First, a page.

Blade holder 1 1/2" X 1 1/2" x 8"
Tube guide 1 1/2" x 1 1/2" x 5 3/4"
4 1 1/4 wood screws
Single edge razor
1" round head screw
Small washer to fit screw

Saw - hand or electric
Tape Measure
Center punch
Hammer or mallet

Step 1 - Cut the three pieces of wood to size.

Step 2 - Position the blade holder on the base piece flush with one edge of the base and two inches from one end of the base. Mark with dark pencil the position of the blade holder on the base. Leave in place for now.

Step 3 -
Position the guide block alongside the blade holder. The edge of the guide block should be four inches from the end of the base. Mark it's position with a dark pencil.

Step 4
Remove the blocks. Mark four holes as indicated on the base piece drawing making sure that they are centered in the center of the marks you made for each the guide and blade holder blocks.

Step 5
Center punch the marks, then drill four holes.

Step 6
Countersink the holes

Step 7
Screw the blocks on the base piece.

Step 8
Mark the hole for the razor blade. It should be centered horizontally, about 1/2 inch from the top of the guide vertically. Center punch and drill the hole. Put the small washer over the screw and screw the razor blade in place. Position as shown. Be careful, that blade is sharp.

You are ready to cut toilet paper tubes.

First Flower of Spring - Snowdrops

Galanthus sp.
The snow drop is always the first flower to emerge in the spring here in my southeastern Indiana garden, the pure white blossoms sometimes pushing through a light layer of snow. A native of the Pyrenees Mountains and other areas of Europe, this perennial spring-flowering bulb likes full sun to part shade. It prefers moist, humus-rich soils that are well-drained and will grow six to eight inches tall. There are several species and many named cultivars of this pretty plant.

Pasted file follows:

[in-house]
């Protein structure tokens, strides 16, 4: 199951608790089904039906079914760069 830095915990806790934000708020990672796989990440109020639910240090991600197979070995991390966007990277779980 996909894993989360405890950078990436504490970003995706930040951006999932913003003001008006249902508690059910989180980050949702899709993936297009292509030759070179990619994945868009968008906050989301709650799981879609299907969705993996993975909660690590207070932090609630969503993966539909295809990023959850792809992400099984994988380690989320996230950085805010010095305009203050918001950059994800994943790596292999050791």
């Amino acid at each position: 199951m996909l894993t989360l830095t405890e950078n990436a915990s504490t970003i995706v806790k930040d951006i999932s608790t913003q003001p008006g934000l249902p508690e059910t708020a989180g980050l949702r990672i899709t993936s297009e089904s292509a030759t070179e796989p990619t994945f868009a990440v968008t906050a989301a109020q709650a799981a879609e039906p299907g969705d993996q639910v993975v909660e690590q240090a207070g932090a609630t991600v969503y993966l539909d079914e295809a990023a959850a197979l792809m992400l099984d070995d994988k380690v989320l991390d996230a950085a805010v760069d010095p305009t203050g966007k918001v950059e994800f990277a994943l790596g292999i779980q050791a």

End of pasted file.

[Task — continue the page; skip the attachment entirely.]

Plant the bulb in the fall about two to three inches deep. It should flower the following spring. If happy Snowdrops will both multiply its bulbs and self seed. To propagate dig the bulbs after the plant has finished blooming and goes dormant. Store the bulb in a dry, cool place until autumn, then plant in the garden.

Wednesday, March 11, 2015 - First Seedlings in the Greenhouse

Wednesday, March 11, 2015
The doors that were on the workbench on Saturday, February 28 I finished up on Saturday, March 7. Covered with plastic and moved to the greenhouse the greenhouse in a greenhouse was ready for business. It is not a moment too soon, because the seeds planted on February 22 have all sprouted and it is time to transplant them.

I spent Sunday morning, transplanting lettuce, cabbage, broccoli, kohlrabi and some radicchio seedlings.  Then I moved them to the greenhouse. I transplanted the seedlings into recycled toilet paper tubes that I have cut down into pots. I used these last year and they work great, the biggest problem is that I tend to run out of toilet paper tubes. For information about making the cutter, see the Building and Using the Toilet Paper Tube Cutter post and video on this blog.

I plan to use the garden greenhouse to raise the seedlings, as one of the beds is empty.

After moving the seedlings to the greenhouse and covering with the new lids, I weeded the other bed and cleaned it up. It has been quite cold out and snow still covers the four beds outside. In the greenhouse all the snow has melted. The ground in the bed I plan to plant is still frozen about a half inch down. I worked some worm compost into the soil that the worms in my worm farm have made from kitchen scraps and other organic matter I fed them.

After transplanting the seedlings, it was time to plant more seeds. In the greenhouse, I planted carrots, beets, spinach, radish two mescaline mixes and onion seed. There are five different kinds of onion seed, white, red, yellow, Walla Walla and Copra. The seeds should germinate quickly. I will transplant the seedlings out into the garden and by mid summer, they should grow into nice onions for cooking. Under the lights, I planted more lettuce. I plant about eight or nine different kinds of leaf lettuce with different maturity dates. I don't plant many of each kind, just three or four seeds. The resulting mix will give us plenty of nice salads for the table.